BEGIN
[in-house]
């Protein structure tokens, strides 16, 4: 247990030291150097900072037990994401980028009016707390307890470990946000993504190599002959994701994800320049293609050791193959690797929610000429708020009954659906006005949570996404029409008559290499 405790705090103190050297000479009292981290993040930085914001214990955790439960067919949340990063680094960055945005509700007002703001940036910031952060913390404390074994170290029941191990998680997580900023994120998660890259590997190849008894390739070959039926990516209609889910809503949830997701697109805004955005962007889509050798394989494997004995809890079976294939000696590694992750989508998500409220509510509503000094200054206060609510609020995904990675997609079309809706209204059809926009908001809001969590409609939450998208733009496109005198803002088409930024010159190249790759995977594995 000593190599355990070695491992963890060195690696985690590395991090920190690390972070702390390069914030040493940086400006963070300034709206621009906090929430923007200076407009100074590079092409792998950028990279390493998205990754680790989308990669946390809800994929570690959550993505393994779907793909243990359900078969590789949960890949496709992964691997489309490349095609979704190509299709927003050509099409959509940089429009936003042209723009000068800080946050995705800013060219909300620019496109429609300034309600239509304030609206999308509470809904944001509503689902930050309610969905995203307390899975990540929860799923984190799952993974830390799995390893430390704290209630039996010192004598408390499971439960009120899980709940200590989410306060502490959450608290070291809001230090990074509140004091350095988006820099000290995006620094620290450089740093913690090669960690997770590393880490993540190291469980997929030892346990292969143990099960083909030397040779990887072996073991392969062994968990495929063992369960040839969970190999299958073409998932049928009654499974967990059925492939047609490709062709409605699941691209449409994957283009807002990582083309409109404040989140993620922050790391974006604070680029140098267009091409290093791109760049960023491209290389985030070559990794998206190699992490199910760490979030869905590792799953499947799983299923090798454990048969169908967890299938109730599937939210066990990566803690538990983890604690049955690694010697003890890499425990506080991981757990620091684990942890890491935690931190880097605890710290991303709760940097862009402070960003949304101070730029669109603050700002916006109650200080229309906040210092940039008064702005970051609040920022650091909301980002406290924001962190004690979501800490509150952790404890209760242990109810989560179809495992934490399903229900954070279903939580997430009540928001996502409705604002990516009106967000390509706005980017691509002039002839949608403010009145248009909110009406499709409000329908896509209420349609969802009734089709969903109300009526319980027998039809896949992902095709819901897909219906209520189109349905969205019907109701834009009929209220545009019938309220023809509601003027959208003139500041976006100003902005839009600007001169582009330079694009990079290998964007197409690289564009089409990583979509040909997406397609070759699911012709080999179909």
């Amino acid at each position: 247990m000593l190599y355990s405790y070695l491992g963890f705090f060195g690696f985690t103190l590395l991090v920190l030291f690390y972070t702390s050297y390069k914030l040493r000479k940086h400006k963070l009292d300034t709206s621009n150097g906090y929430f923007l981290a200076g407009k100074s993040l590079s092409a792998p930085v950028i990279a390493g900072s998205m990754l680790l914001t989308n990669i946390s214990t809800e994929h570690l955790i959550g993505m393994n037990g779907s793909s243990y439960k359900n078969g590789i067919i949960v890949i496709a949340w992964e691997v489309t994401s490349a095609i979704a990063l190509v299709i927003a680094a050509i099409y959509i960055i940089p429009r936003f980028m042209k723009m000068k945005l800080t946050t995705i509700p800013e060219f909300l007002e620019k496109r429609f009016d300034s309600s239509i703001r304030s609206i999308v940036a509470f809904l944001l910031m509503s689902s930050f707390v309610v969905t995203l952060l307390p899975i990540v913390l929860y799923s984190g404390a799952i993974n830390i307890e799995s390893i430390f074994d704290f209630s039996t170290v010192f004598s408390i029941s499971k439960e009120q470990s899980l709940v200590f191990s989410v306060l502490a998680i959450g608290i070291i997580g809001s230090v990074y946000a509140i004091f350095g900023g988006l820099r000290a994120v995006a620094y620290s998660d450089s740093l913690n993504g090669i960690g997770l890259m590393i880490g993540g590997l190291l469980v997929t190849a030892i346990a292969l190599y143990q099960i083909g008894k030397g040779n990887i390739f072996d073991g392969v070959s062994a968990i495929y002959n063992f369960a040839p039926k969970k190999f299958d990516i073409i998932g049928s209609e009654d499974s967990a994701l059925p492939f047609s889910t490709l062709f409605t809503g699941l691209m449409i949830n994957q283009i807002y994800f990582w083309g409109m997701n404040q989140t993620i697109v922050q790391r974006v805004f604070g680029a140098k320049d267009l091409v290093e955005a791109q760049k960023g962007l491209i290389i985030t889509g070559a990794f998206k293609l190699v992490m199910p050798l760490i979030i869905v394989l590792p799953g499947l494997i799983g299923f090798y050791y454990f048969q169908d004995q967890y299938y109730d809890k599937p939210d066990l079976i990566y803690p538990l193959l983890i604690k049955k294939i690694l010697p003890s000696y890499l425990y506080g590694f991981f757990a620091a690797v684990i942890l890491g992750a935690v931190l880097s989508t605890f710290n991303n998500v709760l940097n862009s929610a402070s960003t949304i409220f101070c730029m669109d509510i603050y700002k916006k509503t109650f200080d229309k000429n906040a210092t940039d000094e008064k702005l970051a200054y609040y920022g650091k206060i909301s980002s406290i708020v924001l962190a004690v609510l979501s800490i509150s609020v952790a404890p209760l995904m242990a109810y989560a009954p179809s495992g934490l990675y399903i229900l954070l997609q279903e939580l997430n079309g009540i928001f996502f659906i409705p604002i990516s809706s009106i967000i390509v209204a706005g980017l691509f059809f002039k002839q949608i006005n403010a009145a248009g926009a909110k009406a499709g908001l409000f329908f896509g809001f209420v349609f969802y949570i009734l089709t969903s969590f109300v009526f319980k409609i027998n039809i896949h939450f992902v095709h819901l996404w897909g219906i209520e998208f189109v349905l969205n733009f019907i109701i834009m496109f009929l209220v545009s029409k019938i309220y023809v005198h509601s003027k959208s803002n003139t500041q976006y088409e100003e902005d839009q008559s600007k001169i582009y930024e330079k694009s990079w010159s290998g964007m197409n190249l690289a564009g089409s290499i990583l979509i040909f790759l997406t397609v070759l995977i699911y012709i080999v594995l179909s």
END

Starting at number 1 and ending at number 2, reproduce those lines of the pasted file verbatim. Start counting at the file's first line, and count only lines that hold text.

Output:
[in-house]
């Protein structure tokens, strides 16, 4: 247990030291150097900072037990994401980028009016707390307890470990946000993504190599002959994701994800320049293609050791193959690797929610000429708020009954659906006005949570996404029409008559290499 405790705090103190050297000479009292981290993040930085914001214990955790439960067919949340990063680094960055945005509700007002703001940036910031952060913390404390074994170290029941191990998680997580900023994120998660890259590997190849008894390739070959039926990516209609889910809503949830997701697109805004955005962007889509050798394989494997004995809890079976294939000696590694992750989508998500409220509510509503000094200054206060609510609020995904990675997609079309809706209204059809926009908001809001969590409609939450998208733009496109005198803002088409930024010159190249790759995977594995 000593190599355990070695491992963890060195690696985690590395991090920190690390972070702390390069914030040493940086400006963070300034709206621009906090929430923007200076407009100074590079092409792998950028990279390493998205990754680790989308990669946390809800994929570690959550993505393994779907793909243990359900078969590789949960890949496709992964691997489309490349095609979704190509299709927003050509099409959509940089429009936003042209723009000068800080946050995705800013060219909300620019496109429609300034309600239509304030609206999308509470809904944001509503689902930050309610969905995203307390899975990540929860799923984190799952993974830390799995390893430390704290209630039996010192004598408390499971439960009120899980709940200590989410306060502490959450608290070291809001230090990074509140004091350095988006820099000290995006620094620290450089740093913690090669960690997770590393880490993540190291469980997929030892346990292969143990099960083909030397040779990887072996073991392969062994968990495929063992369960040839969970190999299958073409998932049928009654499974967990059925492939047609490709062709409605699941691209449409994957283009807002990582083309409109404040989140993620922050790391974006604070680029140098267009091409290093791109760049960023491209290389985030070559990794998206190699992490199910760490979030869905590792799953499947799983299923090798454990048969169908967890299938109730599937939210066990990566803690538990983890604690049955690694010697003890890499425990506080991981757990620091684990942890890491935690931190880097605890710290991303709760940097862009402070960003949304101070730029669109603050700002916006109650200080229309906040210092940039008064702005970051609040920022650091909301980002406290924001962190004690979501800490509150952790404890209760242990109810989560179809495992934490399903229900954070279903939580997430009540928001996502409705604002990516009106967000390509706005980017691509002039002839949608403010009145248009909110009406499709409000329908896509209420349609969802009734089709969903109300009526319980027998039809896949992902095709819901897909219906209520189109349905969205019907109701834009009929209220545009019938309220023809509601003027959208003139500041976006100003902005839009600007001169582009330079694009990079290998964007197409690289564009089409990583979509040909997406397609070759699911012709080999179909």